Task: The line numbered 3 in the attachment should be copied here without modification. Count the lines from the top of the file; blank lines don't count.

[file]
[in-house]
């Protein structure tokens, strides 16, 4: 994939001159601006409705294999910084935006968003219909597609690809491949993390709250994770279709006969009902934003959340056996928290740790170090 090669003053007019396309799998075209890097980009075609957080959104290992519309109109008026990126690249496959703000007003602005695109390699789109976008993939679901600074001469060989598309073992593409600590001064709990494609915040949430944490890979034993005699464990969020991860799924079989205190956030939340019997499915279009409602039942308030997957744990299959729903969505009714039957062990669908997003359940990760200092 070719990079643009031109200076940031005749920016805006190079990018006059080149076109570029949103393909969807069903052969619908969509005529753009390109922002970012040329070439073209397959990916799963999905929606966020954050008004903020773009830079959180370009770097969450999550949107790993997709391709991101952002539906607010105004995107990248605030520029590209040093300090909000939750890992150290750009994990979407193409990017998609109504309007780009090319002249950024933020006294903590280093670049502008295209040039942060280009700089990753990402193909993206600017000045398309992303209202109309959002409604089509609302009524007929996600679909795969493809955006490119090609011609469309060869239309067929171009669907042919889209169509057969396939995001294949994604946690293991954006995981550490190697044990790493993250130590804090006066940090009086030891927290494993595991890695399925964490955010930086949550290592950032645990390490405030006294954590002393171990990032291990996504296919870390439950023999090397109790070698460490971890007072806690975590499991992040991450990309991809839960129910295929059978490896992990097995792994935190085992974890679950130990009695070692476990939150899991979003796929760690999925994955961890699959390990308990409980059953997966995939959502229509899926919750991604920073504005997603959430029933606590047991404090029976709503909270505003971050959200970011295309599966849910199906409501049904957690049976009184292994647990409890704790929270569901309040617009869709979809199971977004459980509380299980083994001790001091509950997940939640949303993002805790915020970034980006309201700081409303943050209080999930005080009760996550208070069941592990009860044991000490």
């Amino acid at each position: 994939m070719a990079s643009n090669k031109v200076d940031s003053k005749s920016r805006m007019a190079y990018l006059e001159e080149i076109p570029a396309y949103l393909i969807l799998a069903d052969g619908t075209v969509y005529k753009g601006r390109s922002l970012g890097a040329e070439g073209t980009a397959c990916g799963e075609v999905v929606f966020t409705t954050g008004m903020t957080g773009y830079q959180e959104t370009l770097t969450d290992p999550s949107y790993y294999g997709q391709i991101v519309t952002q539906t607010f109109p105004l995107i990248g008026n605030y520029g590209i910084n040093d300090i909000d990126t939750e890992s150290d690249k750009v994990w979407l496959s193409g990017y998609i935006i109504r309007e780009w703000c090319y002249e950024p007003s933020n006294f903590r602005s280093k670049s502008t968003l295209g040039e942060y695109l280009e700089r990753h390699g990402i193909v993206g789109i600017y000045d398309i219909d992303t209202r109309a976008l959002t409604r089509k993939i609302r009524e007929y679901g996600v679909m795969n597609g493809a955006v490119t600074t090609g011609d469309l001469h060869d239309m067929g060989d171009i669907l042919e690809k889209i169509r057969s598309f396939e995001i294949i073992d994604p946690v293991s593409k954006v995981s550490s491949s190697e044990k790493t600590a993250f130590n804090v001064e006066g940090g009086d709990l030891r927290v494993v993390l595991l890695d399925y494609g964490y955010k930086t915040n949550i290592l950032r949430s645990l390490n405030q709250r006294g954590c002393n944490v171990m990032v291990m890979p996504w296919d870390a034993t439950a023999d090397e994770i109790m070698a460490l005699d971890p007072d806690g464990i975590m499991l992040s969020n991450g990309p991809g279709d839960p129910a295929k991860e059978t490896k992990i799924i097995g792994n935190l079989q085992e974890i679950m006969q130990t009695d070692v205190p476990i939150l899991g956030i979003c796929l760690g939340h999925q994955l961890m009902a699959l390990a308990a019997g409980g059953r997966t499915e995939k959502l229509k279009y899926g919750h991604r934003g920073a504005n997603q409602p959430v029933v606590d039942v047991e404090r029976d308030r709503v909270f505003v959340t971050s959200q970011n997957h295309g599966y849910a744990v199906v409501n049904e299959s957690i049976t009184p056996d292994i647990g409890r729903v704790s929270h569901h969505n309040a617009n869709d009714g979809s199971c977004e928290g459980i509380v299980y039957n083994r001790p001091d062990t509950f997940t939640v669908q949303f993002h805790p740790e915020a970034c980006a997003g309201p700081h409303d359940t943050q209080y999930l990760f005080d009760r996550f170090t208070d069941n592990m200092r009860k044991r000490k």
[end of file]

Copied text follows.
């Amino acid at each position: 994939m070719a990079s643009n090669k031109v200076d940031s003053k005749s920016r805006m007019a190079y990018l006059e001159e080149i076109p570029a396309y949103l393909i969807l799998a069903d052969g619908t075209v969509y005529k753009g601006r390109s922002l970012g890097a040329e070439g073209t980009a397959c990916g799963e075609v999905v929606f966020t409705t954050g008004m903020t957080g773009y830079q959180e959104t370009l770097t969450d290992p999550s949107y790993y294999g997709q391709i991101v519309t952002q539906t607010f109109p105004l995107i990248g008026n605030y520029g590209i910084n040093d300090i909000d990126t939750e890992s150290d690249k750009v994990w979407l496959s193409g990017y998609i935006i109504r309007e780009w703000c090319y002249e950024p007003s933020n006294f903590r602005s280093k670049s502008t968003l295209g040039e942060y695109l280009e700089r990753h390699g990402i193909v993206g789109i600017y000045d398309i219909d992303t209202r109309a976008l959002t409604r089509k993939i609302r009524e007929y679901g996600v679909m795969n597609g493809a955006v490119t600074t090609g011609d469309l001469h060869d239309m067929g060989d171009i669907l042919e690809k889209i169509r057969s598309f396939e995001i294949i073992d994604p946690v293991s593409k954006v995981s550490s491949s190697e044990k790493t600590a993250f130590n804090v001064e006066g940090g009086d709990l030891r927290v494993v993390l595991l890695d399925y494609g964490y955010k930086t915040n949550i290592l950032r949430s645990l390490n405030q709250r006294g954590c002393n944490v171990m990032v291990m890979p996504w296919d870390a034993t439950a023999d090397e994770i109790m070698a460490l005699d971890p007072d806690g464990i975590m499991l992040s969020n991450g990309p991809g279709d839960p129910a295929k991860e059978t490896k992990i799924i097995g792994n935190l079989q085992e974890i679950m006969q130990t009695d070692v205190p476990i939150l899991g956030i979003c796929l760690g939340h999925q994955l961890m009902a699959l390990a308990a019997g409980g059953r997966t499915e995939k959502l229509k279009y899926g919750h991604r934003g920073a504005n997603q409602p959430v029933v606590d039942v047991e404090r029976d308030r709503v909270f505003v959340t971050s959200q970011n997957h295309g599966y849910a744990v199906v409501n049904e299959s957690i049976t009184p056996d292994i647990g409890r729903v704790s929270h569901h969505n309040a617009n869709d009714g979809s199971c977004e928290g459980i509380v299980y039957n083994r001790p001091d062990t509950f997940t939640v669908q949303f993002h805790p740790e915020a970034c980006a997003g309201p700081h409303d359940t943050q209080y999930l990760f005080d009760r996550f170090t208070d069941n592990m200092r009860k044991r000490k």